In some ways, the 90 degree angle is more a part of human nature than it is of "nature" nature. There are a few crystals that naturally place a flat surface perpendicular to another flat surface, and in studies of electrical fields, an electric current creates a second current that flows orthogonally to the original. But in nature, other forces interact with perpendicular surfaces, so even a tree that wants to grow straight up and down from the level surface of a prairie will be bent by the wind or rain or erosion.

In contrast, humans make any of a number of things with nice right angles, including the computer screen you are reading this post on and most the corners of the room where you are reading this. Rectangular two dimensional shapes and rectangular solids show up everywhere in human designs.

One of the reasons for the ubiquity of the 90 degree angle is that we know so much about it. The Pythagorean Theorem is ancient wisdom, sussed out by every civilization worth being called a civilization. There are proofs from the Chinese, the Indians, pre-Colombian American tribes like the Mayans, the ancient Egyptians, the Persians and, of course, the Greeks. There is a nice useful example of a² + b² = c², 3² + 4² = 5². Archeologists has found sticks of length 3 units, 4 units and 5 units in ancient Egyptian ruins, and the best guess is that these were used to make sure walls were perpendicular to the floor and to each other.

Of course, vertical meets horizontal is just one way to make two lines perpendicular. In the picture above, all the lines of length c are perpendicular to the ones they touch and parallel to the opposite side of the square.

In three dimensions, perpendicular still exists of course, and in fact it expands a bit. If we are drawing a line on a plane put a point on that line, there is exactly one line perpendicular to it, according to Euclidean geometry. (There is something called non-Euclidean geometry, but it assumes we aren't dealing with a flat plane in general, so we can just leave it be for now.) In three dimensions, mathematicians deal with vectors of the form [x y z], which is a straight line segment from the origin (0, 0, 0) to the point (x, y, z), but stands in for all line segments of the same length pointing in the same direction. Mathematically, orthogonality is most easily represented by the dot product of two vectors. u · v. If u =[a b c] and v =[p q r], then u · v is the sum of the products of the three corresponding entries to the vectors, ap + bq + cr. Two vectors u and v in the same vector space are orthogonal if and only if u · v = 0.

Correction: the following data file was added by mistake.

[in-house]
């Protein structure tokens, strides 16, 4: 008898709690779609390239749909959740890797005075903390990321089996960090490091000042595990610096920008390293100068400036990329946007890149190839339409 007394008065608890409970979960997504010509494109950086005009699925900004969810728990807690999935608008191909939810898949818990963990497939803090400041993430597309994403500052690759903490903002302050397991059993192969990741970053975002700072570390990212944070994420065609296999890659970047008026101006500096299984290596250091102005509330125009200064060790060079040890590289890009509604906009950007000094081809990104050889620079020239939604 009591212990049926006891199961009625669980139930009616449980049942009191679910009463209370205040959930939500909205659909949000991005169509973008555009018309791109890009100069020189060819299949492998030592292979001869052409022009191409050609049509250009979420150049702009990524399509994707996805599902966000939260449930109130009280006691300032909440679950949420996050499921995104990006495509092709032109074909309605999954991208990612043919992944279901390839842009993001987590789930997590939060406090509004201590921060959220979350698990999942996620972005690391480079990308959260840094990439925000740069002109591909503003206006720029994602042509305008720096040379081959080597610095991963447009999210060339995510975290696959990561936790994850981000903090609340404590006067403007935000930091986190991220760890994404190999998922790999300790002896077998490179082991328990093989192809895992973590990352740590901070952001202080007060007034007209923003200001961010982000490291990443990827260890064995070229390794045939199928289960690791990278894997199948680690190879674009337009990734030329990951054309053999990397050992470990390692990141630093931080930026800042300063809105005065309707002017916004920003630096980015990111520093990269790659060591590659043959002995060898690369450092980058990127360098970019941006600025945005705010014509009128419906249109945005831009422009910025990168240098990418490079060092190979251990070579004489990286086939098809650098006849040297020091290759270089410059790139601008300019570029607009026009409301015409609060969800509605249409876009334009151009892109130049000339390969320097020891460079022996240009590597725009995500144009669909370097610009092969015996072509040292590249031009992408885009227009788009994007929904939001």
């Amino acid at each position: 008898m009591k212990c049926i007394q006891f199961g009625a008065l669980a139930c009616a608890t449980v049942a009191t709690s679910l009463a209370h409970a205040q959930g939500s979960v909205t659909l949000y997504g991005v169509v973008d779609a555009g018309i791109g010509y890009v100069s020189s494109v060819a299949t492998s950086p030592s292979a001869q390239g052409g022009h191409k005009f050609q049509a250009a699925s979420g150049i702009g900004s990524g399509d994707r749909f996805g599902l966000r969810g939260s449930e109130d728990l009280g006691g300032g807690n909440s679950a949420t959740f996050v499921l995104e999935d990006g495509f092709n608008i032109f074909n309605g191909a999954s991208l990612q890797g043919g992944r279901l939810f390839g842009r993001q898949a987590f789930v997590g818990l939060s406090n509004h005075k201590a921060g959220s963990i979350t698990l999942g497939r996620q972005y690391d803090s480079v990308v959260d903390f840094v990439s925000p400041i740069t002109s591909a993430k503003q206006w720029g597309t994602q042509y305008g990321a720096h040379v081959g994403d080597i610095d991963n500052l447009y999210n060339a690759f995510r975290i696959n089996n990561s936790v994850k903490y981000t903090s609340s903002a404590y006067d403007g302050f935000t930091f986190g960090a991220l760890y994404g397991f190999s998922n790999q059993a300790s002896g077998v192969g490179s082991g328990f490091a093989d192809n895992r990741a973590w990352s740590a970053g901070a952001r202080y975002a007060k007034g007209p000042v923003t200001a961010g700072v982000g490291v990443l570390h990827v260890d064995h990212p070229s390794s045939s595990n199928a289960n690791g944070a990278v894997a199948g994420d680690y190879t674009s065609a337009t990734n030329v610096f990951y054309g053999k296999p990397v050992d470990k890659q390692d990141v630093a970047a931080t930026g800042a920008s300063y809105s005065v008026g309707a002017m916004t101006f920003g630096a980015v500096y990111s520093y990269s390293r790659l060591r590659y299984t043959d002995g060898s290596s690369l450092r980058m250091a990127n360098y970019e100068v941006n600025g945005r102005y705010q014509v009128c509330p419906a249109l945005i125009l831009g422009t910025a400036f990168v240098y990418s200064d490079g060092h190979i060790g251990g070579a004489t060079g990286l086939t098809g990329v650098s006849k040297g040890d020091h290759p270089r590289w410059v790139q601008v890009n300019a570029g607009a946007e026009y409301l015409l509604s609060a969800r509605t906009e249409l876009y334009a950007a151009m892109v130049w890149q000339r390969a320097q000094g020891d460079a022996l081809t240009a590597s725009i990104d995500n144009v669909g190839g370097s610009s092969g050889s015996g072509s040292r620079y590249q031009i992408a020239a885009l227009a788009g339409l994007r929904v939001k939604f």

In three dimensions, three vectors can be constructed so that each is orthogonal to the other two. The simplest three vectors in three dimensional space that are all orthogonal to each other are

i = [1 0 0]

j = [0 1 0]

k = [0 0 1]

This is called an orthogonal basis for three dimensional space, but it is only one of an infinite set of bases.

Four dimensions or more are much harder to visualize than two dimensions or three, but the idea of orthogonality based on dot products is still the same relatively simple math. Multiply the vectors together element by element and add those products. If the sum is zero, the vectors are orthogonal. Dot products also let us define distance. Take a vector and do the dot product with itself u · u. Since this is the sum of squares, it must be non-negative and unless the vector is the all zero vector, the dot product will be positive. The length of the vector is the square root of the dot product, also known as the magnitude. This is a direct corollary of the Pythagorean Theorem and it works in as many dimensions as you might want to create. Mathematicians even have ways to talk about infinite dimensions, but the ideas of orthogonality and distance remain the same, and both of those ideas come from our basic understanding of perpendicular and the most important discovery we have made about perpendicular line segments, the Pythagorean Theorem.

Next week: continuity, mathematician style.